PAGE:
Osteogenesis Imperfecta (COL1A1), Genetic analysis


Type I collagen accounts for about 80% of the protein content of human bone. Mutations in type I collagen (COL1A1 AND COL1A2) genes cause Osteogenesis Imperfecta (OI), which is characterised by fragility of bone. Severe forms of OI can result in foetal death in utero or shortly after birth. In moderate forms, the affected individuals suffer from hundreds of fractures and permanent deformities of limbs and other bony structures. This disease also affects other tissues that are rich in type I collagen such as the skin, the sclerae of the eyes, and teeth. More than 70 insertion, deletion, and mRNA splicing mutations in the type I pro-collagen genes have been identified so far. The devastating effects of the disease are largely explained by structurally defective chains interfering with the folding and assembly of collagen. COL1A1 mutations are responsible for osteogenesis imperfecta, Ehlers-Danlos syndrome type VII, and osteoporosis.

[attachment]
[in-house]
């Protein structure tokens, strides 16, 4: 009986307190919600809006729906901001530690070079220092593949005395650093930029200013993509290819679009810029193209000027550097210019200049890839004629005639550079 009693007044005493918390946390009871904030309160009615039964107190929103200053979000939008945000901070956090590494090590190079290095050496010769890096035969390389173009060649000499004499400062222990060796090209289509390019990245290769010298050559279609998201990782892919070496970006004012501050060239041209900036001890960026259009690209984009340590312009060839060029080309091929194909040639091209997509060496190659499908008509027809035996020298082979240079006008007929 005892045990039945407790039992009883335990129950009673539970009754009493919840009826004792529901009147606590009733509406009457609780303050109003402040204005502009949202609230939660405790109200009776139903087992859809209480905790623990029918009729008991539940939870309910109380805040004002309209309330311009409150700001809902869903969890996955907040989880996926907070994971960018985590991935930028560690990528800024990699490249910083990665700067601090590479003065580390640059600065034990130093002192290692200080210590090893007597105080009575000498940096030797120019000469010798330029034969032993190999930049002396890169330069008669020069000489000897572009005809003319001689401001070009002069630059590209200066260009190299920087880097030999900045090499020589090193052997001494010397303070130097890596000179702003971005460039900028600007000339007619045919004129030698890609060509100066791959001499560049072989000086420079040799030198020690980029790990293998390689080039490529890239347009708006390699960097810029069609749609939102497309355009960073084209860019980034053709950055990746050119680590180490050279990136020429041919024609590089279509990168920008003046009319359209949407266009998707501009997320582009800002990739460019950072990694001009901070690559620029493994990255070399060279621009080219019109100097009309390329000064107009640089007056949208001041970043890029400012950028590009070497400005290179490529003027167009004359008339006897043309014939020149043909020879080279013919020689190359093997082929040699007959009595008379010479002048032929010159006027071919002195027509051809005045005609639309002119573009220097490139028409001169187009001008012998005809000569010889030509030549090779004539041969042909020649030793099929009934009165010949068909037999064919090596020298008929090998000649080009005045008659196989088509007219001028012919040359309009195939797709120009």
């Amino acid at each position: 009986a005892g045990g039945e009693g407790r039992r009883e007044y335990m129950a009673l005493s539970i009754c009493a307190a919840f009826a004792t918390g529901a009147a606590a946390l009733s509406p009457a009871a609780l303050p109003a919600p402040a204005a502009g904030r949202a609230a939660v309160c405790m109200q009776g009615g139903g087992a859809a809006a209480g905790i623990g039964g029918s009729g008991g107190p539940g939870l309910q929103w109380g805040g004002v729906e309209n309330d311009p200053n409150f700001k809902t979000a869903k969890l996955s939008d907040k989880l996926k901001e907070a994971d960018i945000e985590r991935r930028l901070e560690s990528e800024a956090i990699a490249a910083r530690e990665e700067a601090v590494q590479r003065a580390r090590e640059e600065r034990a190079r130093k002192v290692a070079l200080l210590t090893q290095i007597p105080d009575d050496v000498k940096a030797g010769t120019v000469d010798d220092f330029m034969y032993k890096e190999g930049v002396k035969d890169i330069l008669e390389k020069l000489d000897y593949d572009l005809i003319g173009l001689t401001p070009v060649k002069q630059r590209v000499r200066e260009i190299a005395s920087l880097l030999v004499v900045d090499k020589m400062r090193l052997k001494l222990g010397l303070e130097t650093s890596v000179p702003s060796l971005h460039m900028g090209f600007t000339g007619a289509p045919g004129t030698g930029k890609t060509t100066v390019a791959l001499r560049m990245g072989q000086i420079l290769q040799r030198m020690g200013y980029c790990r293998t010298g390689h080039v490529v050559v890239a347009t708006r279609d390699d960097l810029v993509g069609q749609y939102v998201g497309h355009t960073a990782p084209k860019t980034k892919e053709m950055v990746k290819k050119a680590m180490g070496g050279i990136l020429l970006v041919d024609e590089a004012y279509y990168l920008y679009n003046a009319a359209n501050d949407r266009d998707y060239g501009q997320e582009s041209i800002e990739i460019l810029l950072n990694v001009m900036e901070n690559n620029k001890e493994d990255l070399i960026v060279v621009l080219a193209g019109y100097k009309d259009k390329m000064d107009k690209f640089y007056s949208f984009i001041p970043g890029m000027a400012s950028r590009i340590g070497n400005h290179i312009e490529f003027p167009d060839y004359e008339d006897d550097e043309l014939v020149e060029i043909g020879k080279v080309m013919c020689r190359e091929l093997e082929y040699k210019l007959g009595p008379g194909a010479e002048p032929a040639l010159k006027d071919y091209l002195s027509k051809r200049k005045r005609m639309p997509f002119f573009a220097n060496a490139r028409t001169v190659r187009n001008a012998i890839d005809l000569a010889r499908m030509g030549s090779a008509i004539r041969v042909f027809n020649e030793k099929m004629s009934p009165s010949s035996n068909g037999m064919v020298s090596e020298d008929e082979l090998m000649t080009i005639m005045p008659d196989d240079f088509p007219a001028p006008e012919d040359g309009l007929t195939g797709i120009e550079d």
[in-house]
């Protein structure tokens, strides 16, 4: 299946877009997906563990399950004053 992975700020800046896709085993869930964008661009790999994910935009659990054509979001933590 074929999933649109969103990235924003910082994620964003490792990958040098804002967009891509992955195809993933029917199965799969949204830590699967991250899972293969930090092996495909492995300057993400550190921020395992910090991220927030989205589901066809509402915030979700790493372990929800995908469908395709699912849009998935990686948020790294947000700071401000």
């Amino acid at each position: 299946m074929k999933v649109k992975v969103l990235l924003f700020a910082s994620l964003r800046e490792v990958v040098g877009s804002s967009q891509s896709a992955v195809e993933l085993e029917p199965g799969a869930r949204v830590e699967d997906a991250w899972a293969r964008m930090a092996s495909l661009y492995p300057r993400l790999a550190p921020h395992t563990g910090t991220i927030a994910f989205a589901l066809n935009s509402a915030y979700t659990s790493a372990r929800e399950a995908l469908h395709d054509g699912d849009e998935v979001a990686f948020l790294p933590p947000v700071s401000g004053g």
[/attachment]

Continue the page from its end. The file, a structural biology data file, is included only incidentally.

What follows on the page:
The test is useful in the diagnosis of OI. The Ehlers-Danlos syndrome (EDS) is a heterogeneous group of disorders characterised by hypermobility of joints and skin abnormalities. More than 11 types of EDS have been defined by clinical, biochemical, and genetic criteria. EDS type VII resulting from type I collagen mutations produces extreme joint laxity, frequently resulting in congenital dislocation of the hips and other large joints.

Sample Type, Quantity & Conditions

3 ml EDTA Whole Blood Room Temperature

Special Precautions

Normal Range

By Report

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